A cursory glance around the gallery—a tastefully restored, turn-of-the-century dry cleaning establishment—offers no aesthetic frisson. Open packing crates used to ship art are strewn about seemingly at random. Tools for mounting exhibitions litter the floor: a drill, hammer, and nails. Next to a ladder, two slender tree trunks stand against a wall, crookedly supporting a brightly hued print. The cover of one crate is lifted to reveal an almost indistinguishable, shadowy gray image. Visually unexciting, this display nonetheless carried out a multi-pronged spoof, tackling societal biases, narcissism—artistic and otherwise—and an art world inverted into a business.
Learning that the angled print set high against the wall was by Mildred Thompson began to unravel the allusions. An African American who escaped racial prejudice and sexism by living in Germany for several decades, Thompson never enjoyed the recognition she deserved during her lifetime. Only now, after a posthumous one-person show at New York’s Galerie Lelong & Co., is her work becoming appreciated. Her “pain,” as she termed it, derived not only from her rejection by the art community, but also from America’s denigration of blacks—symbolized here by the tree trunks and ladder, which served as instruments of lynching, especially in the South. The tar on the moisture-proof paper lining the crates adds another reference, hinting at the Uncle Remus stories that celebrated “Tar Baby” and reinforced stereotypes.
The half-opened crate revealed a second telling symbolic nexus, disclosing a slate-hued rectangle of Andy Warhol’s portrait of Joseph Beuys, the self-styled shaman of contemporary art. In a well-known performance, Beuys, his face smeared with gold dust reflective of his exalted status as an artist- magus, strutted around a gallery holding a dead hare while explaining the exhibited works, whose esoteric meaning—in his opinion—was beyond the grasp of a dense and ignorant public. Here, bending down to peer at Beuys’s portrait, viewers see only their own reflection, echoing Socrates’s injunction: know thyself. The exhibition opening doubled this poke at human vanity with a fellow sitting in the back of the gallery mindlessly banging away at a drum, his face covered by a mask imprinted with Trump’s scowling features.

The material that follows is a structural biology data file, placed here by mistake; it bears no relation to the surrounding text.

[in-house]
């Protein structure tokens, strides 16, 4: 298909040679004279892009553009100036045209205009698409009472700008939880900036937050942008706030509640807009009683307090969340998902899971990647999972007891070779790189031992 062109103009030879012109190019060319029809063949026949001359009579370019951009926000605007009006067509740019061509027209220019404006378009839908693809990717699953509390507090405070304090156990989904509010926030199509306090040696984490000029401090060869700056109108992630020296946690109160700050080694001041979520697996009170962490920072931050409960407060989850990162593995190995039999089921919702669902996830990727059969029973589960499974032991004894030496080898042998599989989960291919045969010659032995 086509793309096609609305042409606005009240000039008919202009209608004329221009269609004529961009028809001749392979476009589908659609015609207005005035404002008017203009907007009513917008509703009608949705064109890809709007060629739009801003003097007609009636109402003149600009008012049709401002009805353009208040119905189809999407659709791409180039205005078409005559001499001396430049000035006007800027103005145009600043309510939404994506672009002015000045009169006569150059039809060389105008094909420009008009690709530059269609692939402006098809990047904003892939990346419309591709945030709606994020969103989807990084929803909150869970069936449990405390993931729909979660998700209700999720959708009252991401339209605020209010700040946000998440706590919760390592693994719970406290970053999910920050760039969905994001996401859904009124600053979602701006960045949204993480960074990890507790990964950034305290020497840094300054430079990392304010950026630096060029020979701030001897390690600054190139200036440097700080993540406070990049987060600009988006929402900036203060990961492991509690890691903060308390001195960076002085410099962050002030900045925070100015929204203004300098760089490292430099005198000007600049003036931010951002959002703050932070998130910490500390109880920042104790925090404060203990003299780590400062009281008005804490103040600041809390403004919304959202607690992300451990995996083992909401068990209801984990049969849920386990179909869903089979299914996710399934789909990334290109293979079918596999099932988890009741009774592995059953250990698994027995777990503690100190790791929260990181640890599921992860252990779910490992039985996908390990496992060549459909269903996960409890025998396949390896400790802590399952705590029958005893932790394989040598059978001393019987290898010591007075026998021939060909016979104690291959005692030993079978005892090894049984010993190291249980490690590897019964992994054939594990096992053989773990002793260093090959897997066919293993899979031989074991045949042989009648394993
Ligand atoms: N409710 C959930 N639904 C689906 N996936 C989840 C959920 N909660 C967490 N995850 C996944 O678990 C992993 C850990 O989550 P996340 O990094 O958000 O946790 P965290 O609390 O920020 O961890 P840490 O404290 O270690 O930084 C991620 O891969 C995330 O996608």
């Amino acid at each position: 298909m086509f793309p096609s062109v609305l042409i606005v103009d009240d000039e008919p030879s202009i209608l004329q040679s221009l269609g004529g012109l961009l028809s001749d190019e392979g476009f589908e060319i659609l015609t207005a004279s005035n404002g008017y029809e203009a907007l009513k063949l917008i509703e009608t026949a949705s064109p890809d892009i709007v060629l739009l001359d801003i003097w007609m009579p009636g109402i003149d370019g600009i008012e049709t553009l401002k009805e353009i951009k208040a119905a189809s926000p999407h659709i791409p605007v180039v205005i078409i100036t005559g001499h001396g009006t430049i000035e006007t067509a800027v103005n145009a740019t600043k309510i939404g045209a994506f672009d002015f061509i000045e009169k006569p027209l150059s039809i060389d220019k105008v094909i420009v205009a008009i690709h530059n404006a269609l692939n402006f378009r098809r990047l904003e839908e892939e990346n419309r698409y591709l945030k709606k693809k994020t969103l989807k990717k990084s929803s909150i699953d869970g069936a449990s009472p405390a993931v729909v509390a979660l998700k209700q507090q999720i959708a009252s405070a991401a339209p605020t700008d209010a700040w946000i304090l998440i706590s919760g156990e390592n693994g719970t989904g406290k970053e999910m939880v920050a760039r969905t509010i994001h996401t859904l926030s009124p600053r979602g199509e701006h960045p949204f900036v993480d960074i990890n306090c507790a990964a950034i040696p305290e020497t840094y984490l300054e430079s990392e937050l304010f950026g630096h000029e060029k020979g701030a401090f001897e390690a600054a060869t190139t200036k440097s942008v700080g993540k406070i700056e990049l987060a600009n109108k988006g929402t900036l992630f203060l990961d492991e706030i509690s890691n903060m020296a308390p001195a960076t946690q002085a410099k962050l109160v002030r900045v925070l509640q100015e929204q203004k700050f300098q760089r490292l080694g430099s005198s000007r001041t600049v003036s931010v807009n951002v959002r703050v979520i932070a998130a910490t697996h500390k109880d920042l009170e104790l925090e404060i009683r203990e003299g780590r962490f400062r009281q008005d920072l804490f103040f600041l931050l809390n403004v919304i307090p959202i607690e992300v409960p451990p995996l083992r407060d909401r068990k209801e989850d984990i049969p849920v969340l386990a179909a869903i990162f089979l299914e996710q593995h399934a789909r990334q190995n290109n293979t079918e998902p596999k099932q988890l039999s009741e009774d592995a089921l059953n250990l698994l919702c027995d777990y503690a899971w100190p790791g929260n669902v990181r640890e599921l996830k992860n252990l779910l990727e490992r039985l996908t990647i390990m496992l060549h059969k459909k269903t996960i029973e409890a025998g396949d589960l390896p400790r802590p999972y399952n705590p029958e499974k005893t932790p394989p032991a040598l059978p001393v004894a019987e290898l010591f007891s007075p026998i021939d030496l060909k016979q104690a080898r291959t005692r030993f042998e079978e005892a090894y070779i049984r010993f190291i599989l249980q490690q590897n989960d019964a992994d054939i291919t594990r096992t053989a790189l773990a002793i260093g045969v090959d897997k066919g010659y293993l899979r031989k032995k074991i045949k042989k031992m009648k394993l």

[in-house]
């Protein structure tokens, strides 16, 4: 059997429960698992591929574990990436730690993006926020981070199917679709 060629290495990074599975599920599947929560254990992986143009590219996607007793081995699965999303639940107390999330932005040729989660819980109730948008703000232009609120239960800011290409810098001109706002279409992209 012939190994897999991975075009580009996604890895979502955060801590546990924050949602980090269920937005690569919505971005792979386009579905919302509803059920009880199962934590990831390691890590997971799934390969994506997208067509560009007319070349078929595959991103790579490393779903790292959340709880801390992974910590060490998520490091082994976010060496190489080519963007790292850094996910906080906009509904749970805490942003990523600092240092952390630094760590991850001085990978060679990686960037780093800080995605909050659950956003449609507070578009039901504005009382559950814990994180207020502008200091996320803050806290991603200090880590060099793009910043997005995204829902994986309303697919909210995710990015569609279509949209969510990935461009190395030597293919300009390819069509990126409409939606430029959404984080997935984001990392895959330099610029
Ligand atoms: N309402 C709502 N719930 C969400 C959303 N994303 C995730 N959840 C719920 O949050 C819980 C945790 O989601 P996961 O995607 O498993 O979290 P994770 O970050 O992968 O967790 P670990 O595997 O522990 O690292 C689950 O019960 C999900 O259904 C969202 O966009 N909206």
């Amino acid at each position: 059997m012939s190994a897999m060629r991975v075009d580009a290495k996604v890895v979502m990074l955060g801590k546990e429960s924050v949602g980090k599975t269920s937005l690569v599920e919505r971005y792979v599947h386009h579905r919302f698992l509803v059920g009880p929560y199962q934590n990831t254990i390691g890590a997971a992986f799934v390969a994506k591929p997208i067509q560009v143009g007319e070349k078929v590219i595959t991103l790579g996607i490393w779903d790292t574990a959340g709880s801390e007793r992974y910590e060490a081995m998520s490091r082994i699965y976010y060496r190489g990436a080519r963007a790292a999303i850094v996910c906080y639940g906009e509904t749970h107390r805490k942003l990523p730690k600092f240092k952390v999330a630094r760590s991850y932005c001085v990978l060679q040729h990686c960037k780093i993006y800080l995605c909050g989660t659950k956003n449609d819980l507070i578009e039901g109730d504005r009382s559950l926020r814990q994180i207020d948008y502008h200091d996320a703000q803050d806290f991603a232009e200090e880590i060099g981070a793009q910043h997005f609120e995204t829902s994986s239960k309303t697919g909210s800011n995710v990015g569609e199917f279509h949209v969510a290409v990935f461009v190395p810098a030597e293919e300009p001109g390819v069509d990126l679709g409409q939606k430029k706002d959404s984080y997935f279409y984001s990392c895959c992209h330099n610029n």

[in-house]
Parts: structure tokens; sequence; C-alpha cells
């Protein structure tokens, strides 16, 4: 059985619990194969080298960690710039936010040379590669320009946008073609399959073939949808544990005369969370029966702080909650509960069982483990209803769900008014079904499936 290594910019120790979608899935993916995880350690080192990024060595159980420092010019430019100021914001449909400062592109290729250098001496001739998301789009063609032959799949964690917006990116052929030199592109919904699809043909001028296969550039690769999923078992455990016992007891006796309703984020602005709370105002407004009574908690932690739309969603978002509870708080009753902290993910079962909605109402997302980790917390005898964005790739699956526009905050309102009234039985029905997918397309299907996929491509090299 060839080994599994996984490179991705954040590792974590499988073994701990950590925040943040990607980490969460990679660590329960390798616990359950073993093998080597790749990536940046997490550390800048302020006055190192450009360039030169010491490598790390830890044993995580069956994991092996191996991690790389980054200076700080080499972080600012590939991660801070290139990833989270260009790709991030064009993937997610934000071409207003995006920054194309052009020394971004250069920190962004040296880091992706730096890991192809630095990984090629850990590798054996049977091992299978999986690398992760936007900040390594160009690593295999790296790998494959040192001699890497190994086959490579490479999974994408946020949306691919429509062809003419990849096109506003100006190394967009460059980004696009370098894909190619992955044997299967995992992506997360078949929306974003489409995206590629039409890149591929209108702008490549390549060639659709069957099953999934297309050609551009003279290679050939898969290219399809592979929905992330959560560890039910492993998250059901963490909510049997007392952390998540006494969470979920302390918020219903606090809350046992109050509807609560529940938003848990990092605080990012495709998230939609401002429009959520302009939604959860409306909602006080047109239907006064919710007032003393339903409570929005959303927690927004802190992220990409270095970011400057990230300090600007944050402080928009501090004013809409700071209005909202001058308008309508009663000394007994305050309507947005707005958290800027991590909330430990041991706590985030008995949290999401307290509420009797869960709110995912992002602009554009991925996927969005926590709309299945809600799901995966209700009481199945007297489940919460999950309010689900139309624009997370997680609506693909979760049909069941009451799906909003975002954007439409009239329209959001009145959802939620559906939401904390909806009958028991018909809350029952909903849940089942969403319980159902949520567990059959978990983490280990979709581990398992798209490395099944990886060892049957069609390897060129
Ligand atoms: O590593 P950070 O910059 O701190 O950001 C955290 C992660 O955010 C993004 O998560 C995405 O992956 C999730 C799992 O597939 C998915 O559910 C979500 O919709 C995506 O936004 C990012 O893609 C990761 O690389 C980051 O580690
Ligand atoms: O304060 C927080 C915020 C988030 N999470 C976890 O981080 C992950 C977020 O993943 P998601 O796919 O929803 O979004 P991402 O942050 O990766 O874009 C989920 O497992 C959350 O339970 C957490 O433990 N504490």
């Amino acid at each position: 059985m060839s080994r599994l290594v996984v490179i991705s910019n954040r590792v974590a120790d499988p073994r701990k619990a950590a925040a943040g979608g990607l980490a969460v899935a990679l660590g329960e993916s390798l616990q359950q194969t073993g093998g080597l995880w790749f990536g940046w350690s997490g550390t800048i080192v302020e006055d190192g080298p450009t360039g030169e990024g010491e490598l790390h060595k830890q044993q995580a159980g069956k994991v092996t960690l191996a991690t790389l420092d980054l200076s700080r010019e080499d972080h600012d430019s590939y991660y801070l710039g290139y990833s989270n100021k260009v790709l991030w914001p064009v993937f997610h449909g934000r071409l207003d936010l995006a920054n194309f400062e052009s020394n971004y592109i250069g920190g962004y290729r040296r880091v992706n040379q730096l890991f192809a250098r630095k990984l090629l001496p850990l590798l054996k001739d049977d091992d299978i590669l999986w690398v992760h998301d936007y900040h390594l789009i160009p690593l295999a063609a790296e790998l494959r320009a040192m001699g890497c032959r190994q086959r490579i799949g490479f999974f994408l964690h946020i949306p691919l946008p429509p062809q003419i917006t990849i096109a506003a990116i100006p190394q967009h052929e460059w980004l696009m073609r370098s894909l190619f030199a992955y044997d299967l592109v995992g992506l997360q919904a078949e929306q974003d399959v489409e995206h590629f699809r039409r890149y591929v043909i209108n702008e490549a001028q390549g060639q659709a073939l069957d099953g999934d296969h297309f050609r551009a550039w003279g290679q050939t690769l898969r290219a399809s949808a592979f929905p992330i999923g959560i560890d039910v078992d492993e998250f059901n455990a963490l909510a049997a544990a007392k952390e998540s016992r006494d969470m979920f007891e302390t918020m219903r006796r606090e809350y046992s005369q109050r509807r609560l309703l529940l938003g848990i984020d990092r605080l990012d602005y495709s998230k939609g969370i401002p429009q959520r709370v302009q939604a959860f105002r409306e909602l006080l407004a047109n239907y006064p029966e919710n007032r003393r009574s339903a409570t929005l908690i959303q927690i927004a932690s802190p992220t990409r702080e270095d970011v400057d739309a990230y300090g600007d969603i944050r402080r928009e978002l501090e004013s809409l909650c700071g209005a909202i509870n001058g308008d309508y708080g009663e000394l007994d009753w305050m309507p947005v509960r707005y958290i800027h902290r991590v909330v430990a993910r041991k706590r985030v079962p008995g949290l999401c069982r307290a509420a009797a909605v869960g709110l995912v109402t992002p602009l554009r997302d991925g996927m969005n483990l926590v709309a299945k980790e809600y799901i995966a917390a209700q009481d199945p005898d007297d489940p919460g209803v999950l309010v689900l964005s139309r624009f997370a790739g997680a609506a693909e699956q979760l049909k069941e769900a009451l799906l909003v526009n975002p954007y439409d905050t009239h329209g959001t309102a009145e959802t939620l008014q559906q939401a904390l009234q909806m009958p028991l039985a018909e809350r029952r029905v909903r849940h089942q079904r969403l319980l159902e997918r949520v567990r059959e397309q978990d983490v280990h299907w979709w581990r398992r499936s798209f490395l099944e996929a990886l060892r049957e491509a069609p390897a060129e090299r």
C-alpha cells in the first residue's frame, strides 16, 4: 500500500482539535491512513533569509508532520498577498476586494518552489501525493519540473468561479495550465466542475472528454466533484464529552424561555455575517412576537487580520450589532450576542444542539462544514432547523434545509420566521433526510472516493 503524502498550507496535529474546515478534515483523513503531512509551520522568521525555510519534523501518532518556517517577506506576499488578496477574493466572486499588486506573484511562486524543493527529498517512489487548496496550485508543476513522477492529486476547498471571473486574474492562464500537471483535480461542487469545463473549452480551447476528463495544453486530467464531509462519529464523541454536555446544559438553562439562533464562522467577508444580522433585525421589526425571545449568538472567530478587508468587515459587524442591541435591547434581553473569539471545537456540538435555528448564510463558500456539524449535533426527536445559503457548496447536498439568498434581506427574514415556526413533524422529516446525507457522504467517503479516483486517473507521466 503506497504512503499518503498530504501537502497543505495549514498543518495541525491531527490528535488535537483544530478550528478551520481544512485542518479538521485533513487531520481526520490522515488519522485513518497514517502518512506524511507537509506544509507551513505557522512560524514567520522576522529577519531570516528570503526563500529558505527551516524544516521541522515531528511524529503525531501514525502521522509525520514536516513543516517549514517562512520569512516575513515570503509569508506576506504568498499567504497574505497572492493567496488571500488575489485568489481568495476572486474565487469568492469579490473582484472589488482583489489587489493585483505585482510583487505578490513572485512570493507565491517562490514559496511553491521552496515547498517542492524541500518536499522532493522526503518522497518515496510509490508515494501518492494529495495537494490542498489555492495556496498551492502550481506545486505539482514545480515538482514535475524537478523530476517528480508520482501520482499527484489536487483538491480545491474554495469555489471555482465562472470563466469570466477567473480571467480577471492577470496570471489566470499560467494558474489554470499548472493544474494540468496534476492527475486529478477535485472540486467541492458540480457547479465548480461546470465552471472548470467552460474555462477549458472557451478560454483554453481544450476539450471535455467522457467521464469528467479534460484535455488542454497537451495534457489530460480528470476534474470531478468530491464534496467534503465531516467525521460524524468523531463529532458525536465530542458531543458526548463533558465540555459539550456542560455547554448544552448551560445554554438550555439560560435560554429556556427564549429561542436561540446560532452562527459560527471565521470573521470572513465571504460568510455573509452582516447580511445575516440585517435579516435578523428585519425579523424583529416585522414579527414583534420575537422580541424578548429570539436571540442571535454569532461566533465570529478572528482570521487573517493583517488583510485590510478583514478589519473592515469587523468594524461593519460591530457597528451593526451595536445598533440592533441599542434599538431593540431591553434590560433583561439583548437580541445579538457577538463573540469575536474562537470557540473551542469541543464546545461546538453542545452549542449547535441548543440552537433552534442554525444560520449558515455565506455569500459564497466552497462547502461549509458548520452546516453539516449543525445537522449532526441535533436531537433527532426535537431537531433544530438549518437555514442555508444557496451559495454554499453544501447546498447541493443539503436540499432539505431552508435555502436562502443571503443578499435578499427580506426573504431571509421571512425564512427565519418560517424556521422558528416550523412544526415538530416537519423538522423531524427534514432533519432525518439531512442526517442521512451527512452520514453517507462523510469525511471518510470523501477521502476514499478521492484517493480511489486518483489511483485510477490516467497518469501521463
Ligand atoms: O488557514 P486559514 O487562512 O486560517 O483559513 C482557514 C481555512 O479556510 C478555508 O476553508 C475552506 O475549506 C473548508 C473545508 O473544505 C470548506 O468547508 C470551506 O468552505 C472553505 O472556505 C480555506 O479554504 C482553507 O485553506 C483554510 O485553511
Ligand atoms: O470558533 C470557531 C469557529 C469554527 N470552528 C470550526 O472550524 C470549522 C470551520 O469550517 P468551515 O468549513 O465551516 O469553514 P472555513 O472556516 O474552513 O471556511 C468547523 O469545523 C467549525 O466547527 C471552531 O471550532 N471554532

Beyond Dadaesque political potshots, Unsealed and Delivered: Portrait of a Collector also engaged in a good-hearted laying bare of an art gallery’s diurnal activities. Packing, unpacking, shipping, mounting shows, and taking them down were all acknowledged—the drudge side of a realm often considered glamorous.
A felicitous collaboration of filmmaker Bruce Checefsky and gallerist Wesley Cochran, Unsealed offered satire on several levels. One was indictment of cultural prejudice, another held vain folly, both artistic and political, up for laughter, and a third was just fun. One is reminded of Mark Twain’s astute observation: “Everything human is pathetic. The secret source of humor itself is not joy but sorrow. There is no humor in heaven.”
—Dorothy M. Joiner